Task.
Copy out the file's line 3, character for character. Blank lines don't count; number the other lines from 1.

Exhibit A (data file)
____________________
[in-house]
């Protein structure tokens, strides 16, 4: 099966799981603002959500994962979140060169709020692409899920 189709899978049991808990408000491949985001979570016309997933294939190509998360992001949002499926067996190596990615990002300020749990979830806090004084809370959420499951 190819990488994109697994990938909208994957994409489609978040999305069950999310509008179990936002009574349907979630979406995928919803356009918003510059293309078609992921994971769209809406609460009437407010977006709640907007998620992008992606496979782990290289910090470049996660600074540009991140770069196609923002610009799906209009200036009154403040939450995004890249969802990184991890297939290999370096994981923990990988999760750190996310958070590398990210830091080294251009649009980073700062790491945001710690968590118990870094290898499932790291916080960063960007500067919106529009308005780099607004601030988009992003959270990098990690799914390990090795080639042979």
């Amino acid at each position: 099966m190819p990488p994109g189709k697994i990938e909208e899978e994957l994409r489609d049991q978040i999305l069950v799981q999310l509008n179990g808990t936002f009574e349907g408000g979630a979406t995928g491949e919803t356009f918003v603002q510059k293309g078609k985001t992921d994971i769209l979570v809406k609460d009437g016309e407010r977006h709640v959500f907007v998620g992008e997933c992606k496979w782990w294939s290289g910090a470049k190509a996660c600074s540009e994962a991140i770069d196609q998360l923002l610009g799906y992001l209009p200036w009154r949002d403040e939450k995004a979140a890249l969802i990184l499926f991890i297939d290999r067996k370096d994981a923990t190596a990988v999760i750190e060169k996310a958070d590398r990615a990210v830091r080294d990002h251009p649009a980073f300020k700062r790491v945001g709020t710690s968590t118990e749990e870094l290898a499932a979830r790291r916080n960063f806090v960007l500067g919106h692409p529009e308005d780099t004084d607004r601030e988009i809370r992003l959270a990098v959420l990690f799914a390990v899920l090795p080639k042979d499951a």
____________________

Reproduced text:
């Amino acid at each position: 099966m190819p990488p994109g189709k697994i990938e909208e899978e994957l994409r489609d049991q978040i999305l069950v799981q999310l509008n179990g808990t936002f009574e349907g408000g979630a979406t995928g491949e919803t356009f918003v603002q510059k293309g078609k985001t992921d994971i769209l979570v809406k609460d009437g016309e407010r977006h709640v959500f907007v998620g992008e997933c992606k496979w782990w294939s290289g910090a470049k190509a996660c600074s540009e994962a991140i770069d196609q998360l923002l610009g799906y992001l209009p200036w009154r949002d403040e939450k995004a979140a890249l969802i990184l499926f991890i297939d290999r067996k370096d994981a923990t190596a990988v999760i750190e060169k996310a958070d590398r990615a990210v830091r080294d990002h251009p649009a980073f300020k700062r790491v945001g709020t710690s968590t118990e749990e870094l290898a499932a979830r790291r916080n960063f806090v960007l500067g919106h692409p529009e308005d780099t004084d607004r601030e988009i809370r992003l959270a990098v959420l990690f799914a390990v899920l090795p080639k042979d499951a």